Officials met in Huntington Beach to mark the revitalization of a portion of the East Garden Grove-Wintersburg Channel, part of an effort to reduce the flood risk of 4,500 homes and businesses built on a 74-square-mile floodplain.

Aug. 16, 2023

AB 285 strives to ensure that K-12 students across California receive education on climate change as part of their core curriculum. (How this is done would be up to the teacher.) Imagine students delving into climate science during science class, discussing the social and economic impacts of climate change in social sciences, exploring climate-related data in math, and expressing their concerns and ideas through arts and literature. This approach does more than just inform; it empowers young minds to think critically, make informed decisions, and become advocates for a sustainable future. It will also, according to the bill’s author, help “cultivate a new generation of climate policy leaders in California as we educate, help prepare, and give our next generation the tools to shape their futures in the wake of our current climate crisis.”

This bill is important to Orange County, especially our coastal cities. Already, the county is grappling with the consequences of inadequate climate mitigation and adaptation planning. Orange County is one of largest counties in California without a Climate Action Plan (CAP). Only six out of 34 cities have them. Meanwhile, the county is predicted to experience an increase in hot days and a disappearing coastline.

Orange County Supervisor Katrina Foley aptly stated, “We are decades behind in planning for the future to protect what we know as this beautiful place we call home.” The consequences of inaction are profound, especially for the youth who will inherit the consequences of decisions made today.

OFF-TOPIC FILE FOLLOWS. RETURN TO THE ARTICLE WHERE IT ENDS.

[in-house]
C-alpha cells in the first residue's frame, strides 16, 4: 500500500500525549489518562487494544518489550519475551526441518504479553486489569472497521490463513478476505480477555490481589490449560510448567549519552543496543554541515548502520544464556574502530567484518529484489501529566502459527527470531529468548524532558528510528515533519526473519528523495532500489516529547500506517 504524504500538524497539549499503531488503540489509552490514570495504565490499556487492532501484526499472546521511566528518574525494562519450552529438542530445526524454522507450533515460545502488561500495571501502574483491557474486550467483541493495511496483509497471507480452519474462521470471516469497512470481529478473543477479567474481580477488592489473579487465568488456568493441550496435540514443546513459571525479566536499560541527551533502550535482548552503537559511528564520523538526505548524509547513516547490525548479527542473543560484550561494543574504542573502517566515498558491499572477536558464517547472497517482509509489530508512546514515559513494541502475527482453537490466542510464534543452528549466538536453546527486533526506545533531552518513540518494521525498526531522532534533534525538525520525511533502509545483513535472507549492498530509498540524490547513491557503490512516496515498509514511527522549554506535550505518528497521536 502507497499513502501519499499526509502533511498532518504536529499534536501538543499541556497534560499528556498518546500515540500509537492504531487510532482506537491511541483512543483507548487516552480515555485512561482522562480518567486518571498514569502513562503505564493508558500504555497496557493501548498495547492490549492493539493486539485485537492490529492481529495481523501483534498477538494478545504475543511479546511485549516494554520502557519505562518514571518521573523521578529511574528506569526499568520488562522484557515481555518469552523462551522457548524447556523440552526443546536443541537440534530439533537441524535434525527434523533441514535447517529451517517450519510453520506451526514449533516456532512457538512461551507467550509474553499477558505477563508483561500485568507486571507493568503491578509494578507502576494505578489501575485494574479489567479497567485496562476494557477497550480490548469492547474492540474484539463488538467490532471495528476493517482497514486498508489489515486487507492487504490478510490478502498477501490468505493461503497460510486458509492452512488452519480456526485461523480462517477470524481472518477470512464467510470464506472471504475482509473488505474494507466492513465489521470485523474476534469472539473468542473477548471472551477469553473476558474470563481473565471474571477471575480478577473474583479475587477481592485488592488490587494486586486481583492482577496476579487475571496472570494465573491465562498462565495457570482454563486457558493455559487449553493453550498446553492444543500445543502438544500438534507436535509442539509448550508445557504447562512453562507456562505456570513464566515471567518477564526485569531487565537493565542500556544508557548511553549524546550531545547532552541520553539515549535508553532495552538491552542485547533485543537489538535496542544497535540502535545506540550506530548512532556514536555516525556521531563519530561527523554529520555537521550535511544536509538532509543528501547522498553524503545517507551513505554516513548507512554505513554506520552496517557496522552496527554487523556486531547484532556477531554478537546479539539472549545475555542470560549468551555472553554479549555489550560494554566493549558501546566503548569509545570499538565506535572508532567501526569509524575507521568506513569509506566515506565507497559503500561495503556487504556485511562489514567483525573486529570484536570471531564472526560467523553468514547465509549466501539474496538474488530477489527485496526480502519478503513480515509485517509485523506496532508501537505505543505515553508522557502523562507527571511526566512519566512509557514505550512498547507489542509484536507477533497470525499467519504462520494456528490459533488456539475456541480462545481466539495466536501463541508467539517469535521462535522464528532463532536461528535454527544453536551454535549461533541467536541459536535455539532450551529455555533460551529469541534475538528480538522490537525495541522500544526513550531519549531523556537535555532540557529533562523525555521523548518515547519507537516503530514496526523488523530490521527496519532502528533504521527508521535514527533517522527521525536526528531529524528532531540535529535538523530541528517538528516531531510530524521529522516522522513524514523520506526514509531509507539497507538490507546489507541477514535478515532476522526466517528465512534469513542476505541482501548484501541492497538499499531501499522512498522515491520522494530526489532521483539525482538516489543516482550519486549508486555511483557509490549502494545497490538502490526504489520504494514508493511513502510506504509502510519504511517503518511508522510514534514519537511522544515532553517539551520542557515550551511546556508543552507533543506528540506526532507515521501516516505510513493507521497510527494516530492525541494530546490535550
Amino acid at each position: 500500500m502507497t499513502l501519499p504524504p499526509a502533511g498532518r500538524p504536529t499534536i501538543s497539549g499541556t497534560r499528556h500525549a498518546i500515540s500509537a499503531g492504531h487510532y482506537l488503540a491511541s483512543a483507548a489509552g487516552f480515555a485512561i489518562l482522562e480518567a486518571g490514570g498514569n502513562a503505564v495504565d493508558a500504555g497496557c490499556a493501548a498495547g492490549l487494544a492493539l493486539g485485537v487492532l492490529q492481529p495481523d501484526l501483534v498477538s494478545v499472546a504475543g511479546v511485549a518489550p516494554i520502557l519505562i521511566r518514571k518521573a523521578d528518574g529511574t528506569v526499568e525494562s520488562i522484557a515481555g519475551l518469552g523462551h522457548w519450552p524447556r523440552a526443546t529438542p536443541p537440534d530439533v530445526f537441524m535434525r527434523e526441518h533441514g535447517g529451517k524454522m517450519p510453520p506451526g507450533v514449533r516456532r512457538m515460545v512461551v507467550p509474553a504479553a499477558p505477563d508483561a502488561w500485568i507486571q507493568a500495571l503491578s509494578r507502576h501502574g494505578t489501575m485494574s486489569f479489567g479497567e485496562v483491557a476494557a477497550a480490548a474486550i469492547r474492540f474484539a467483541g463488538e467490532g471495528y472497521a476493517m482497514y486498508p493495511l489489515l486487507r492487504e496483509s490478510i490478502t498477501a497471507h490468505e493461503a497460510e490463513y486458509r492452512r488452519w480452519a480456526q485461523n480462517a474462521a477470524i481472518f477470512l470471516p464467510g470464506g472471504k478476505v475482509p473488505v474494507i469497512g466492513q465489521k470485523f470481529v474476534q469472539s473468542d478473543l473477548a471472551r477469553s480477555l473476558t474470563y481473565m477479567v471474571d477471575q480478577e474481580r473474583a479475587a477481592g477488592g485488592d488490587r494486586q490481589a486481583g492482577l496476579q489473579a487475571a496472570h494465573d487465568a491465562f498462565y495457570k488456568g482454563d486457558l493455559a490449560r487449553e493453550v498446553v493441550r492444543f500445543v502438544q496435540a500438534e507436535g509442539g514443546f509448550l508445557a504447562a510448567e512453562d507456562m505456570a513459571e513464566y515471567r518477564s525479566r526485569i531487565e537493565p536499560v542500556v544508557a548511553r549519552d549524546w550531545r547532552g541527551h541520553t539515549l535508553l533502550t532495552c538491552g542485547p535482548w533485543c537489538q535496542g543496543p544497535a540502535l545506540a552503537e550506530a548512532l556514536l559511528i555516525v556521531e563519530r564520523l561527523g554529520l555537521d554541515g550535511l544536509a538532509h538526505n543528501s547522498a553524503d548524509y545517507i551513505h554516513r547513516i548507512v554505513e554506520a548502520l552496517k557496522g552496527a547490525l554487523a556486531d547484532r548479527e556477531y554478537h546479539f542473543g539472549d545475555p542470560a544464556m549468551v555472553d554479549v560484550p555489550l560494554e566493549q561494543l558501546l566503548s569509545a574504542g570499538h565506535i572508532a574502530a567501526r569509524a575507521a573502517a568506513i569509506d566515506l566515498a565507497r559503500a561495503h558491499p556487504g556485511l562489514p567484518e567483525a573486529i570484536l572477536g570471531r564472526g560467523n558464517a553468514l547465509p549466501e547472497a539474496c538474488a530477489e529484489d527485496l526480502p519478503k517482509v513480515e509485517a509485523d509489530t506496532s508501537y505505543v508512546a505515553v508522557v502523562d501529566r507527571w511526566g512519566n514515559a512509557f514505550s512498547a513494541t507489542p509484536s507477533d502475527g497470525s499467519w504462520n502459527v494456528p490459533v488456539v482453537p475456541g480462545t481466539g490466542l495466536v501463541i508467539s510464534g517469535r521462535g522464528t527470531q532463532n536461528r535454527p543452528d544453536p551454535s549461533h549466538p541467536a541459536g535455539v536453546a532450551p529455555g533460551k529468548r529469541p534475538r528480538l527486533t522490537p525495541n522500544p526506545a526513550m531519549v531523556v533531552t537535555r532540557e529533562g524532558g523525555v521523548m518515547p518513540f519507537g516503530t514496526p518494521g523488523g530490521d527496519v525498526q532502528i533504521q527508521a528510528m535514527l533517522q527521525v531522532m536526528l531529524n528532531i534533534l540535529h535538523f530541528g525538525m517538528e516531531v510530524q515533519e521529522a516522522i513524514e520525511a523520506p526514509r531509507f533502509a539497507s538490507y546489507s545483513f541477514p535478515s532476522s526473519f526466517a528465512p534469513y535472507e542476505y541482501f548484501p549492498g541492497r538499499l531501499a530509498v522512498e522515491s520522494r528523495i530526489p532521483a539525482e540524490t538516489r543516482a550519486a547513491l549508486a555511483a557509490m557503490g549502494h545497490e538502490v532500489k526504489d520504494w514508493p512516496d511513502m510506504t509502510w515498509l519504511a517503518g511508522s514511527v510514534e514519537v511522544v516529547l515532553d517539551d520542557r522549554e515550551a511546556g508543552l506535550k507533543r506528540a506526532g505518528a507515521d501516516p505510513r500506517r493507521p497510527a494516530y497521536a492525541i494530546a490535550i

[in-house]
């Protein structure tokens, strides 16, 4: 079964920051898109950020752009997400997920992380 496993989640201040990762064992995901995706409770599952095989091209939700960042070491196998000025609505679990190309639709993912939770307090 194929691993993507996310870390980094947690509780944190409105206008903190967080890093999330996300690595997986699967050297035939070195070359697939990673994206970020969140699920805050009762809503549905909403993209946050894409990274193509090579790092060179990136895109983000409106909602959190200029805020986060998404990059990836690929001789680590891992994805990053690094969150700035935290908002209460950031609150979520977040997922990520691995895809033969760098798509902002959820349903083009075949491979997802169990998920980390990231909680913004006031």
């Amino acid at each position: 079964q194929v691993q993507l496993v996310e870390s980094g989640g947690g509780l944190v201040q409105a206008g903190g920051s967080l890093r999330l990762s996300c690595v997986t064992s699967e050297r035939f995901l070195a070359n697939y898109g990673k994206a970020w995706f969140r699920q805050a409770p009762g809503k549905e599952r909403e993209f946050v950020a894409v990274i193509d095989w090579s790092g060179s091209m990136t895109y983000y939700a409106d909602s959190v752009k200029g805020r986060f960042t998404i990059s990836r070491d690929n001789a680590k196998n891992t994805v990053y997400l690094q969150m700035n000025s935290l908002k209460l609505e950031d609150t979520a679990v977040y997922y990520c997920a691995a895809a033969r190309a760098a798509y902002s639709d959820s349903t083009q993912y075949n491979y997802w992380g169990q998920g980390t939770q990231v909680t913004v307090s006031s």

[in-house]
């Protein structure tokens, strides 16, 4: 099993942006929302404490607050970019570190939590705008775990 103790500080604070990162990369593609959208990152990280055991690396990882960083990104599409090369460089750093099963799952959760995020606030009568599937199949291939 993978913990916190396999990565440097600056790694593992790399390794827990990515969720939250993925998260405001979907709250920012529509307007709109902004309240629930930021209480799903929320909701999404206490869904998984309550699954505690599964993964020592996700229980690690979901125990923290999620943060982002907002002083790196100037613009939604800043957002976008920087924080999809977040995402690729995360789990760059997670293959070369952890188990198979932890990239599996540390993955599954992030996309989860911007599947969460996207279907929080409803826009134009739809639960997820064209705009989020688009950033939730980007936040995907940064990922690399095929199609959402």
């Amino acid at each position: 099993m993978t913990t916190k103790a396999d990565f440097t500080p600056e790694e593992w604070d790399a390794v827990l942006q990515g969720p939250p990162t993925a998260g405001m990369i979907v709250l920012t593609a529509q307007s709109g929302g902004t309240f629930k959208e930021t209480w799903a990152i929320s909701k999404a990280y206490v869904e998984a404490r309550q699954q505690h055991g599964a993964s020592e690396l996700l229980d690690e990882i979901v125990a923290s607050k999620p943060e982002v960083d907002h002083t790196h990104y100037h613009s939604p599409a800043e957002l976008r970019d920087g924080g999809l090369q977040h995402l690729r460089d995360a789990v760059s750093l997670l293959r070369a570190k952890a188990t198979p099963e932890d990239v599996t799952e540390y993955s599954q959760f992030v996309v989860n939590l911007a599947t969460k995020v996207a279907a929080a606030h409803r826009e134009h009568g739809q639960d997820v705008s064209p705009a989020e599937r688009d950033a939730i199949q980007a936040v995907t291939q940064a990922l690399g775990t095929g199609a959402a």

As Orange County Public Schools implement their Sustainability 2030 plan to improve the environment, it is essential that the K-12 curriculum include climate education. The plan requires student input and active participation.

When students comprehend the science behind climate change, the role of human activities, and the interconnection of ecosystems, they are better equipped to engage in constructive conversations about solutions. By exposing young minds to climate-related challenges and fostering critical thinking, we cultivate a generation that is passionate about environmental stewardship.

AB 285 needs to be passed by the legislature and signed by the governor right now. Education is key to addressing the climate emergency.

Fred Smoller is the president and CEO of the Orange County Sustainability Decathlon, which will be held on Oct. 5 through 15 at the OC Fair & Event Center in Costa Mesa. Khang Tran is a research assistant for the Orange County Sustainability Decathlon. He received his master’s of public health in epidemiology with a concentration in Climate Change and Health from the Yale School of Public Health. Visit